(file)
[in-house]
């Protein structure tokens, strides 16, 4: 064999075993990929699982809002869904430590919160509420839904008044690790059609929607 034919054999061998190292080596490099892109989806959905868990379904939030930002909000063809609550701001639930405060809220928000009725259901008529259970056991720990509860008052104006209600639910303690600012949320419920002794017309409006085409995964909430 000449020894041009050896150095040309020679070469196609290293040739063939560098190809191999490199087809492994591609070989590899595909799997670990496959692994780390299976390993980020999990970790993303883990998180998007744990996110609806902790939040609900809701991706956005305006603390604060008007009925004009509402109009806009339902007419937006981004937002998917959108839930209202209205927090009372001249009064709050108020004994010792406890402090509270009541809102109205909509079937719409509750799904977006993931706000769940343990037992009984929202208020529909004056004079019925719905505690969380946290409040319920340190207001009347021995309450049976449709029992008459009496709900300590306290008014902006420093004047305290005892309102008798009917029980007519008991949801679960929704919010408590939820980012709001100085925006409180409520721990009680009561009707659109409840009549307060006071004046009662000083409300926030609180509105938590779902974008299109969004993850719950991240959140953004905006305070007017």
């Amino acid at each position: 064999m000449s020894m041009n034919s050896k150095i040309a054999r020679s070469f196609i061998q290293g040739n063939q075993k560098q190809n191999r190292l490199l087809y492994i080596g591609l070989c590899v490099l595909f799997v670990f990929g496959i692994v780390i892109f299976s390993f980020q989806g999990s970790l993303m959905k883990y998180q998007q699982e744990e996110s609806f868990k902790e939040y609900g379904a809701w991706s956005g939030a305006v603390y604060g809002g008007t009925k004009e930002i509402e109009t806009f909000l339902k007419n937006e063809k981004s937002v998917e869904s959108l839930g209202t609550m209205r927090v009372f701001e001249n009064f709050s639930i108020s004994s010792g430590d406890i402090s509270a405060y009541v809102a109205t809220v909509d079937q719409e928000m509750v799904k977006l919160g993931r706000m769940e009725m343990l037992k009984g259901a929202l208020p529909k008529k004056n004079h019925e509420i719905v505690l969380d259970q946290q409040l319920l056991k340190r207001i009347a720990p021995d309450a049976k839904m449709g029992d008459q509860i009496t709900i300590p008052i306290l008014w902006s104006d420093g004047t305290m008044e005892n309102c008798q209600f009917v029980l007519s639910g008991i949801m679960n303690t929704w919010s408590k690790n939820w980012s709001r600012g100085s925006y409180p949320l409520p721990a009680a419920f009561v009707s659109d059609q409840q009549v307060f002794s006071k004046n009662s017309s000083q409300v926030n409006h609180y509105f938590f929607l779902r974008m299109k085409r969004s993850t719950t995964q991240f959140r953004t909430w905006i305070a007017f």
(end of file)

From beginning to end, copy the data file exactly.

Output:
[in-house]
């Protein structure tokens, strides 16, 4: 064999075993990929699982809002869904430590919160509420839904008044690790059609929607 034919054999061998190292080596490099892109989806959905868990379904939030930002909000063809609550701001639930405060809220928000009725259901008529259970056991720990509860008052104006209600639910303690600012949320419920002794017309409006085409995964909430 000449020894041009050896150095040309020679070469196609290293040739063939560098190809191999490199087809492994591609070989590899595909799997670990496959692994780390299976390993980020999990970790993303883990998180998007744990996110609806902790939040609900809701991706956005305006603390604060008007009925004009509402109009806009339902007419937006981004937002998917959108839930209202209205927090009372001249009064709050108020004994010792406890402090509270009541809102109205909509079937719409509750799904977006993931706000769940343990037992009984929202208020529909004056004079019925719905505690969380946290409040319920340190207001009347021995309450049976449709029992008459009496709900300590306290008014902006420093004047305290005892309102008798009917029980007519008991949801679960929704919010408590939820980012709001100085925006409180409520721990009680009561009707659109409840009549307060006071004046009662000083409300926030609180509105938590779902974008299109969004993850719950991240959140953004905006305070007017």
């Amino acid at each position: 064999m000449s020894m041009n034919s050896k150095i040309a054999r020679s070469f196609i061998q290293g040739n063939q075993k560098q190809n191999r190292l490199l087809y492994i080596g591609l070989c590899v490099l595909f799997v670990f990929g496959i692994v780390i892109f299976s390993f980020q989806g999990s970790l993303m959905k883990y998180q998007q699982e744990e996110s609806f868990k902790e939040y609900g379904a809701w991706s956005g939030a305006v603390y604060g809002g008007t009925k004009e930002i509402e109009t806009f909000l339902k007419n937006e063809k981004s937002v998917e869904s959108l839930g209202t609550m209205r927090v009372f701001e001249n009064f709050s639930i108020s004994s010792g430590d406890i402090s509270a405060y009541v809102a109205t809220v909509d079937q719409e928000m509750v799904k977006l919160g993931r706000m769940e009725m343990l037992k009984g259901a929202l208020p529909k008529k004056n004079h019925e509420i719905v505690l969380d259970q946290q409040l319920l056991k340190r207001i009347a720990p021995d309450a049976k839904m449709g029992d008459q509860i009496t709900i300590p008052i306290l008014w902006s104006d420093g004047t305290m008044e005892n309102c008798q209600f009917v029980l007519s639910g008991i949801m679960n303690t929704w919010s408590k690790n939820w980012s709001r600012g100085s925006y409180p949320l409520p721990a009680a419920f009561v009707s659109d059609q409840q009549v307060f002794s006071k004046n009662s017309s000083q409300v926030n409006h609180y509105f938590f929607l779902r974008m299109k085409r969004s993850t719950t995964q991240f959140r953004t909430w905006i305070a007017f």